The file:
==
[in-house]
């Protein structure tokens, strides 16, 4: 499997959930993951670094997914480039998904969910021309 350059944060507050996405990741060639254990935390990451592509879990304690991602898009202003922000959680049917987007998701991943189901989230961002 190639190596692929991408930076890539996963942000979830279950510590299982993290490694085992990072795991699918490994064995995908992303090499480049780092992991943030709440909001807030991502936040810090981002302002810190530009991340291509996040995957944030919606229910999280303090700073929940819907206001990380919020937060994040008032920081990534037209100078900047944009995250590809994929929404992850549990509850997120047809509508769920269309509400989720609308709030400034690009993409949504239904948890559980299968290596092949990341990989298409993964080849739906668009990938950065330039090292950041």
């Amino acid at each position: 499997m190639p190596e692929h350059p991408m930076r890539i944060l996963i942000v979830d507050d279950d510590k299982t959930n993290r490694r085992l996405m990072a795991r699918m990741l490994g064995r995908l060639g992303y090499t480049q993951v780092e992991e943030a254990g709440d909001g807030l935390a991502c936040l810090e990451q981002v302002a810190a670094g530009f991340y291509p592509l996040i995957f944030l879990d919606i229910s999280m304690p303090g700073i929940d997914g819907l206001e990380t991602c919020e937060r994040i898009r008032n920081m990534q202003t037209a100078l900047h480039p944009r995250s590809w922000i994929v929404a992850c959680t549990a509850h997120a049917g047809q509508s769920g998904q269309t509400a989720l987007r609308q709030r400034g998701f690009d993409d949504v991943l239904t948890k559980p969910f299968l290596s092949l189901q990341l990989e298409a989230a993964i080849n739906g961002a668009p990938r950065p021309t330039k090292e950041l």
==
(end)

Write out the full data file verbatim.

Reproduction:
[in-house]
């Protein structure tokens, strides 16, 4: 499997959930993951670094997914480039998904969910021309 350059944060507050996405990741060639254990935390990451592509879990304690991602898009202003922000959680049917987007998701991943189901989230961002 190639190596692929991408930076890539996963942000979830279950510590299982993290490694085992990072795991699918490994064995995908992303090499480049780092992991943030709440909001807030991502936040810090981002302002810190530009991340291509996040995957944030919606229910999280303090700073929940819907206001990380919020937060994040008032920081990534037209100078900047944009995250590809994929929404992850549990509850997120047809509508769920269309509400989720609308709030400034690009993409949504239904948890559980299968290596092949990341990989298409993964080849739906668009990938950065330039090292950041």
């Amino acid at each position: 499997m190639p190596e692929h350059p991408m930076r890539i944060l996963i942000v979830d507050d279950d510590k299982t959930n993290r490694r085992l996405m990072a795991r699918m990741l490994g064995r995908l060639g992303y090499t480049q993951v780092e992991e943030a254990g709440d909001g807030l935390a991502c936040l810090e990451q981002v302002a810190a670094g530009f991340y291509p592509l996040i995957f944030l879990d919606i229910s999280m304690p303090g700073i929940d997914g819907l206001e990380t991602c919020e937060r994040i898009r008032n920081m990534q202003t037209a100078l900047h480039p944009r995250s590809w922000i994929v929404a992850c959680t549990a509850h997120a049917g047809q509508s769920g998904q269309t509400a989720l987007r609308q709030r400034g998701f690009d993409d949504v991943l239904t948890k559980p969910f299968l290596s092949l189901q990341l990989e298409a989230a993964i080849n739906g961002a668009p990938r950065p021309t330039k090292e950041l």